Virtually all educational functions are on the crest of being transformed by emerging technologies. Separating the best products from those that do not meet their promise continues to be difficult. As a first step toward making that determination, the authors suggest considering technologies by the roles they will play in education; then competing products can be compared fairly, or complementary products can be obtained simultaneously.
With this strategy in mind, the authors consider four uses of the internet to deliver essential school functions and compare two products or services available today to meet these needs:
• Instructional materials. Obviously, the web is becoming a major conduit for the delivery of instructional materials. Two web sites in particular, SAS Institute (http://www.sasinschool.com) and Riverdeep Interactive Learning (http://www.riverdeep.net) offer cutting-edge use of the web to deliver quality information. The SAS site takes typical topics (e.g., social sciences) and uses the web’s multimedia and graphical capabilities to offer detailed lessons on aspects of each topic (e.g., Italian Renaissance). Riverdeep’s site focuses on the core subjects: math, science, and English. It allows students to work at their own pace, while coaching teachers about how to help those students who are struggling.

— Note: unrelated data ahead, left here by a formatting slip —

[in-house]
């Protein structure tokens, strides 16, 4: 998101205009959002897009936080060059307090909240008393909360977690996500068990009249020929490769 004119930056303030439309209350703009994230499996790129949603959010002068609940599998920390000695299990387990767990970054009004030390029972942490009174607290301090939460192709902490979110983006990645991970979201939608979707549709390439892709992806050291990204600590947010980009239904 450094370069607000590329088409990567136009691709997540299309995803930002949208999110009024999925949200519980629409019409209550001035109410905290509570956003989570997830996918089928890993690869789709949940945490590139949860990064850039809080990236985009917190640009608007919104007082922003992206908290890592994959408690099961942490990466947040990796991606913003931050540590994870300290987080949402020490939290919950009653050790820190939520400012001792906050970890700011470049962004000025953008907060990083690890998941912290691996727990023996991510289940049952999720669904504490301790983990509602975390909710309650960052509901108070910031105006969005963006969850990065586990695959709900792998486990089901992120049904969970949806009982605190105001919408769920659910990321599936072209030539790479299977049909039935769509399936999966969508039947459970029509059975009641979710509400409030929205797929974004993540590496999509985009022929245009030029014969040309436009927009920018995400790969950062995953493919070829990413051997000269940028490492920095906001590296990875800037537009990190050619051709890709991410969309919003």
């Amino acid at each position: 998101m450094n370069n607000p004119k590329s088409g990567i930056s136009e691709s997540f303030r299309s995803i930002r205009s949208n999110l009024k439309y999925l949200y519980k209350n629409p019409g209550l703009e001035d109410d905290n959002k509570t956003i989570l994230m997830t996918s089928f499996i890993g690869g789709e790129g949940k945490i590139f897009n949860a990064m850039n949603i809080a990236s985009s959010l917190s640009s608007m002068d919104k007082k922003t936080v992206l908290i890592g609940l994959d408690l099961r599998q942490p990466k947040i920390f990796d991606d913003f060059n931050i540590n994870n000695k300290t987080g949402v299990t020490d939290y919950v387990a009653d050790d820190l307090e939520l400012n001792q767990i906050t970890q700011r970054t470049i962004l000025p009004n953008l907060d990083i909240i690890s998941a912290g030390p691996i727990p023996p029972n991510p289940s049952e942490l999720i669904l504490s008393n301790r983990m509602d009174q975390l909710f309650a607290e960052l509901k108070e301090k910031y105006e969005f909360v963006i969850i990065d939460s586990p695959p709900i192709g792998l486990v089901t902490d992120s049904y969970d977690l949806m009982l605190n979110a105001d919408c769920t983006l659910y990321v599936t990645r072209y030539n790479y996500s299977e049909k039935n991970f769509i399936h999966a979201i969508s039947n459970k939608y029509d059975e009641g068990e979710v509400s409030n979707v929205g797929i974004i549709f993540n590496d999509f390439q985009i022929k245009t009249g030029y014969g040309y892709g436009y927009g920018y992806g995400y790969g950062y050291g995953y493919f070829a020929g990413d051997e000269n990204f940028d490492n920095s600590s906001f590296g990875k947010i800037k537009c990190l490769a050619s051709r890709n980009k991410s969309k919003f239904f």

• Communications. Until recently, in-school electronic communication meant eMail. While eMail was a great advance in enabling administrators to communicate with teachers, teachers to communicate with colleagues, and teachers to contact students and parents, the next generation of web programs offers vastly more services. Centricity (http://www.centricity.net) provides eMail, voice mail, fax services, and more. It can be adapted easily for tracking matters as disparate as school spending, classroom attendance, and subject-specific discussion groups. IBM Learning Village (http://www.ibm.com) is another up-and-coming communications program. Teachers can prepare their lessons online and share them with students, complete with built-in web links. Administrators can coordinate tasks and share databases through the system, too.
• Professional development. Everyone agrees that this has been the lost stepchild of the technology revolution. Teacher Universe (http://www.teacheruniverse.com) and ACTV (http://www.actv.com) are two of the programs now on the market that are seeking to solve this problem. Teacher Universe offers an extensive array of online tech-training courses, self-paced exams, and some supplemental on-site training. ACTV allows school districts to develop courses tailored to their needs. These can be highly interactive if a school district has access to teleconferencing equipment.
• Administration. PowerSchool (http://www.powerschool.com) and Epylon (http://www.epylon.com) allow schools and districts to consider outsourcing administrative tasks. PowerSchool can provide scheduling, grade reporting, parent notification, and many other services. Epylon is an online purchasing system that also tracks spending levels and delivery of the goods.